“After six years spent trying to bully Kiwis out of their cars with ‘mode shift’, Labour now wants to talk about new roads a couple of months from election day. It’s a cynical attempt to bribe Kiwis with the prospect of shiny new roads, but nothing will get built until ACT’s policy to revamp transport funding is enacted,” says ACT’s Transport spokesperson Simon Court.
“The 12c increase to fuel taxes shows how incoherent Labour is, they cut fuel taxes in a bout of populism and now they’re ramping them up because they’ve run out of money. EVs and Hybrids who use the road as much as anybody will be subsidised further by petrol and diesel vehicles. ACT’s proposal for a world class tolling system is a much fairer way of ensuring roads can be paid for and people pay for infrastructure they use.
“This GPS highlights the failures of the past six years. It shows just how much time and money Labour has wasted pursuing unicorn projects like light rail in Auckland and Wellington. While giving Waka Kotahi a confused mandate to save us from climate change has made it even easier to prevent progress. After all this, they’re back to where they started, proposing roads that were announced years ago.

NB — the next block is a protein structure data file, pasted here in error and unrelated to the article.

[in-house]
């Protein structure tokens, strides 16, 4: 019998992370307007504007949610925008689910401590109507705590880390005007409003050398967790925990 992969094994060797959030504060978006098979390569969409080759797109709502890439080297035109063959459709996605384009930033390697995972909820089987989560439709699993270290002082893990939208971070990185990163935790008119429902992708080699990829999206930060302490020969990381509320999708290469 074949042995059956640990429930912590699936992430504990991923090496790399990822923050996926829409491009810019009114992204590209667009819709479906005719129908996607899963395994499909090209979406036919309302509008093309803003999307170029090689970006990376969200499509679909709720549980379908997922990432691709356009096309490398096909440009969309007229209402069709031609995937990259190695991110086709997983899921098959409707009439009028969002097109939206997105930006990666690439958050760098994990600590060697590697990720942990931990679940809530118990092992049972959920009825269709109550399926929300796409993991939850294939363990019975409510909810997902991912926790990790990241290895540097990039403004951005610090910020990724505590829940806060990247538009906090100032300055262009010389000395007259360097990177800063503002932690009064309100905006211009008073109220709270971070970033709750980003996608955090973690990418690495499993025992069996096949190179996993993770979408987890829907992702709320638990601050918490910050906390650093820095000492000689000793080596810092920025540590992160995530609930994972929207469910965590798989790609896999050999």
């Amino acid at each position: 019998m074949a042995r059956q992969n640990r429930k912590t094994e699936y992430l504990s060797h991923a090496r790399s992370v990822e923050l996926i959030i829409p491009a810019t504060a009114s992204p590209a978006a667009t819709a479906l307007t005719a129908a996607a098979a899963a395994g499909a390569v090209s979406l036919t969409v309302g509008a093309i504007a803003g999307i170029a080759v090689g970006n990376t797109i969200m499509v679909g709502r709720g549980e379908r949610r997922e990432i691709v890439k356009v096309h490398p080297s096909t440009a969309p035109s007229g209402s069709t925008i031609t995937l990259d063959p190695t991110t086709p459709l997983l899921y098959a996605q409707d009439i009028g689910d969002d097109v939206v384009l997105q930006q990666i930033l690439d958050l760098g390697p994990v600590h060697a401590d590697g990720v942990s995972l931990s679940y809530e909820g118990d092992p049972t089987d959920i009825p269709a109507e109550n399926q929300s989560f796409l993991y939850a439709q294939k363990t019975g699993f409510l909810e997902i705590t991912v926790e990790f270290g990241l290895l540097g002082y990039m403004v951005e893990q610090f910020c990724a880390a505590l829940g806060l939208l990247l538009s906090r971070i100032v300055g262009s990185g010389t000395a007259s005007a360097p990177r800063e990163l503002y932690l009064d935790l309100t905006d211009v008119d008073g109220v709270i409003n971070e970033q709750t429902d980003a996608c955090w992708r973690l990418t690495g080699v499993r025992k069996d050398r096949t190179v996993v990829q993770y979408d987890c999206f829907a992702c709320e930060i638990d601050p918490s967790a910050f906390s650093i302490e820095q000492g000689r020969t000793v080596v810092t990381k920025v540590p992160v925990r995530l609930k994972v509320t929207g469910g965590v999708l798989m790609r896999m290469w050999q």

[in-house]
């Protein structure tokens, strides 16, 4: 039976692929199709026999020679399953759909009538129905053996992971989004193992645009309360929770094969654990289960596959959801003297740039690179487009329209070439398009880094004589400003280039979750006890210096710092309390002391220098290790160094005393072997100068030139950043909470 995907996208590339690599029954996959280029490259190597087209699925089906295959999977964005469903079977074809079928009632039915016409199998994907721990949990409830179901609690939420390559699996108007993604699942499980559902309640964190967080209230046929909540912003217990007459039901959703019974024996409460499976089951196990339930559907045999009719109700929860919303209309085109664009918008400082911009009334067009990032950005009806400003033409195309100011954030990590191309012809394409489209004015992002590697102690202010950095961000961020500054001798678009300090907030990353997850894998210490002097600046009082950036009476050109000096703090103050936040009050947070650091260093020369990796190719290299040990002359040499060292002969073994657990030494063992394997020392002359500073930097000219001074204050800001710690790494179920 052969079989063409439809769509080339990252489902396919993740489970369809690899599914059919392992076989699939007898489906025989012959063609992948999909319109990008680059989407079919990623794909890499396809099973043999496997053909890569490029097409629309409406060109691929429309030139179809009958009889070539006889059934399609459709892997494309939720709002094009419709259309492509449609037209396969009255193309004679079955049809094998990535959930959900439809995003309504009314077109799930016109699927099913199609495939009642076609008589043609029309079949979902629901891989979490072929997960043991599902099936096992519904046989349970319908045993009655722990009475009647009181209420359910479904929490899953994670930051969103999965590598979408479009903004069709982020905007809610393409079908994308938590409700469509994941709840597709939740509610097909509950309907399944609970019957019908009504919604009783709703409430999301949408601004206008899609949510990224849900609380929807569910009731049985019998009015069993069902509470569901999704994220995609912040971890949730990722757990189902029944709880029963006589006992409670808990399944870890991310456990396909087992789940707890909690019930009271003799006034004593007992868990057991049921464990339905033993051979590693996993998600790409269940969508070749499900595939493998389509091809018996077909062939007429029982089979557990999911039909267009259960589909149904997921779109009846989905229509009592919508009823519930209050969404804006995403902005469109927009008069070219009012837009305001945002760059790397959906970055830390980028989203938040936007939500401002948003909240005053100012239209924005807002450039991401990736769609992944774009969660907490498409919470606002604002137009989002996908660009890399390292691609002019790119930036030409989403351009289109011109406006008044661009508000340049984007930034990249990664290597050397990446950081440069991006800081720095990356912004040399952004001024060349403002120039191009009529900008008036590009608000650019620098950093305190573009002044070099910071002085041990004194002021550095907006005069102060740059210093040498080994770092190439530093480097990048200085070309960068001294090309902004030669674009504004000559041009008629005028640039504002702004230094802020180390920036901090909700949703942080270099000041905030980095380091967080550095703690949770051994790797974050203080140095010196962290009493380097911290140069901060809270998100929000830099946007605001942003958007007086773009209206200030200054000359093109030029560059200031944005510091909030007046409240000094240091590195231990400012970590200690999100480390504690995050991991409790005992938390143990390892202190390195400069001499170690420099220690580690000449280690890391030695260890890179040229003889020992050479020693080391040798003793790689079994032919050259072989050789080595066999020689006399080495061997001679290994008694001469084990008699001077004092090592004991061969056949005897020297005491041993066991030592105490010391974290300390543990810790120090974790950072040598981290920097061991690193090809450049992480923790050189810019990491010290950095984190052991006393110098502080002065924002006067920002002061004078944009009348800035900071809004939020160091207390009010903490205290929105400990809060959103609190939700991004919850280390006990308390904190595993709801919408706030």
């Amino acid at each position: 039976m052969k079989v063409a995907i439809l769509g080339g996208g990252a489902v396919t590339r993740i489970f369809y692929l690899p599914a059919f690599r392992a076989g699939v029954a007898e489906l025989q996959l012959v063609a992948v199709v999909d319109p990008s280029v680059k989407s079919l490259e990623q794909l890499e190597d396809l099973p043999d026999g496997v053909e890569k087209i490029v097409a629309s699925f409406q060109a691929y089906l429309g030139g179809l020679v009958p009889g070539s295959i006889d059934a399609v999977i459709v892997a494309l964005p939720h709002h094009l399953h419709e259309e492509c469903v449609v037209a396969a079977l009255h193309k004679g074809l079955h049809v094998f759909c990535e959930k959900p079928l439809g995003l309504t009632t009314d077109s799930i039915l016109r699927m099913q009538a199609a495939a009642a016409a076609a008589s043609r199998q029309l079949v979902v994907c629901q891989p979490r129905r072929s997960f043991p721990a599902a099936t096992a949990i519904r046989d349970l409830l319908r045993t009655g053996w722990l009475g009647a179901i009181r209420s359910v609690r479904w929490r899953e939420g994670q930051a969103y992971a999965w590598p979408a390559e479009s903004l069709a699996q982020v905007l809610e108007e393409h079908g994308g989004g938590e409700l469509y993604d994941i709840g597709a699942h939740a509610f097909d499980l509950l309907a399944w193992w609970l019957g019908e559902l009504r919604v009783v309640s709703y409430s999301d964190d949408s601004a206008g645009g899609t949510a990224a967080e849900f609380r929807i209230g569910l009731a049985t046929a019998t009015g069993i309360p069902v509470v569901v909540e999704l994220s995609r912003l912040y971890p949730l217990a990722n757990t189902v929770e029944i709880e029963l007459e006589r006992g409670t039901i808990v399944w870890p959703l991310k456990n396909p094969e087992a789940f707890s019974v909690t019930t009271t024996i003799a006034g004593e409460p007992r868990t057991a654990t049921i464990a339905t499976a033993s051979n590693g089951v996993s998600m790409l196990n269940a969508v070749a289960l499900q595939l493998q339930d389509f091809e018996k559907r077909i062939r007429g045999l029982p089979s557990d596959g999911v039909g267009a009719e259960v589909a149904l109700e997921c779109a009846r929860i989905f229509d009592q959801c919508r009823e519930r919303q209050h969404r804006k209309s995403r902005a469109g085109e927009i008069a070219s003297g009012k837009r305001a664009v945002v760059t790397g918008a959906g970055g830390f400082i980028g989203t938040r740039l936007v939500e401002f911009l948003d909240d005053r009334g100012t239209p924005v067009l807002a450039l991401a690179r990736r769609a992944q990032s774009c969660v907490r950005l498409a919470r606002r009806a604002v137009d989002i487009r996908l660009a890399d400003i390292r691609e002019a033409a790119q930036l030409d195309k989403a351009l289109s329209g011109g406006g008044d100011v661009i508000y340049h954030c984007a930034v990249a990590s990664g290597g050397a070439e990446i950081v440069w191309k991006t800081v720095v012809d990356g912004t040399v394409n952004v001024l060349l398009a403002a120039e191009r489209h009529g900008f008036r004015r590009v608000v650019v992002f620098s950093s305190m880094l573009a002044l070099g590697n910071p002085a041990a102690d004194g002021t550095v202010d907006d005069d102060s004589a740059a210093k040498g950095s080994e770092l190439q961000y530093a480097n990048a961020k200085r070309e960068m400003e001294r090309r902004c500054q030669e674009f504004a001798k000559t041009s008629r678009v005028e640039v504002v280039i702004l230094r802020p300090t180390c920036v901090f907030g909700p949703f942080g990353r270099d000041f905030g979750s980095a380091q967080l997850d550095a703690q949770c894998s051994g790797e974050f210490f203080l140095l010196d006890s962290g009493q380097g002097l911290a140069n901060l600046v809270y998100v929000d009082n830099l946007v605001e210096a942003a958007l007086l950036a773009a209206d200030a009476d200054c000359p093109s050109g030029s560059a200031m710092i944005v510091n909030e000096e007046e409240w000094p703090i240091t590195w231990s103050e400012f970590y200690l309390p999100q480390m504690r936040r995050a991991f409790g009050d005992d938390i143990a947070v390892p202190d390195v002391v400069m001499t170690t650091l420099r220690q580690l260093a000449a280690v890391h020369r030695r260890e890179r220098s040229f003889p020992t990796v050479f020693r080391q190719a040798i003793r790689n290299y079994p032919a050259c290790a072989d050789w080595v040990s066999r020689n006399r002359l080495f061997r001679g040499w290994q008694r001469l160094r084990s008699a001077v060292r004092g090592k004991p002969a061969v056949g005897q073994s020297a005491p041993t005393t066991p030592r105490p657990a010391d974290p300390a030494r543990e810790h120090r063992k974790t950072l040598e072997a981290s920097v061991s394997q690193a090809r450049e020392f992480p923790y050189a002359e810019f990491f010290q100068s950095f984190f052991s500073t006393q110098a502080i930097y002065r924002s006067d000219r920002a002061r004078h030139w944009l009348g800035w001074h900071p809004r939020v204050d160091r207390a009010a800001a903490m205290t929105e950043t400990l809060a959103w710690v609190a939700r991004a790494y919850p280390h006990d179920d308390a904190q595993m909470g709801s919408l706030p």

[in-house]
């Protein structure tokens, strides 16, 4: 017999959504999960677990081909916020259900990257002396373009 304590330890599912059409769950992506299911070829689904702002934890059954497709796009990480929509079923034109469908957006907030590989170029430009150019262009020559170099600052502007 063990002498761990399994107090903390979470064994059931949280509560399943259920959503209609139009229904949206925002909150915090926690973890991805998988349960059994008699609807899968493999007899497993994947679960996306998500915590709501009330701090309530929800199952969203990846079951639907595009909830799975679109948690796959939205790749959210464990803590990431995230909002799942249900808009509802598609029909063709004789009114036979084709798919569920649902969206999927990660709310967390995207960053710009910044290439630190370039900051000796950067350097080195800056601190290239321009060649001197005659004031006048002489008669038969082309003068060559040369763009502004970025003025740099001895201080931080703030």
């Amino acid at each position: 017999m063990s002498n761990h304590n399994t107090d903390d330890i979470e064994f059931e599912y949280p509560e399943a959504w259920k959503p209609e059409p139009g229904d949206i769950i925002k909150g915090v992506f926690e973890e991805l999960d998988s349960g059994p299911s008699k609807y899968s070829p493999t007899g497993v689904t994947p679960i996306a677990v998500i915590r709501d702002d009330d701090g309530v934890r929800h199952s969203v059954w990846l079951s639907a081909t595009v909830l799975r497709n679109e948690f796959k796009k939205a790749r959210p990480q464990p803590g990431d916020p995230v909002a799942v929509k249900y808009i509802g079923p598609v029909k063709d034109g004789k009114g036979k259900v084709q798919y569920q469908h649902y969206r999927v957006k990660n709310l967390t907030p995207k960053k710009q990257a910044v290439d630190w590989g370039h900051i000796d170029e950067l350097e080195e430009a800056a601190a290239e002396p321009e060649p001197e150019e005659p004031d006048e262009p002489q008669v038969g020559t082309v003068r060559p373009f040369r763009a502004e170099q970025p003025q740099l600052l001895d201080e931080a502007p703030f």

“There’s nothing new about political parties announcing a slate of transport projects in areas where they think they can secure some votes in election year. The problem is they all rely on the same broken system to produce these roads, meaning most projects are greatly delayed or never happen.
“Labour also wants to shell out to extend inter-regional rail, a transport system that is heavily taxpayer-subsidised and has low patronage. With all of the transport resilience risks that need attending and projects sitting in limbo, this is nothing but a pipe dream.
“ACT is proposing to change the way roads are funded, so politicians spend less time announcing new roads and Kiwis spend more time driving on them.
“Labour’s tenure is the perfect case study for why ACT’s transport policy is necessary. It would set 30-year infrastructure plans between the Government and councils in each region of the country. This takes the politics out of transport infrastructure, long-term plans developed with local input mean the Government of the day must be focussed on delivering them.
“If the Government cannot afford every road people want, then investors and builders from around the world will be invited to build it and toll it for a specified period before it is handed back to the Government.
“Kiwis will effectively have a choice: make use of new toll roads much sooner or wait for tax-funded roads to be delivered later or never.
“This is the change of direction New Zealand so desperately needs. ACT is ambitious for New Zealand, we aspire towards a modern, thriving economy with world class infrastructure. With private sector financing and expertise to bring projects forward, we can achieve that.
“If Kiwis want modern transport infrastructure, they need to vote for Real Change. Otherwise in six years’ time the same old roads will be getting re-announced and we’ll be in the same situation we are now.”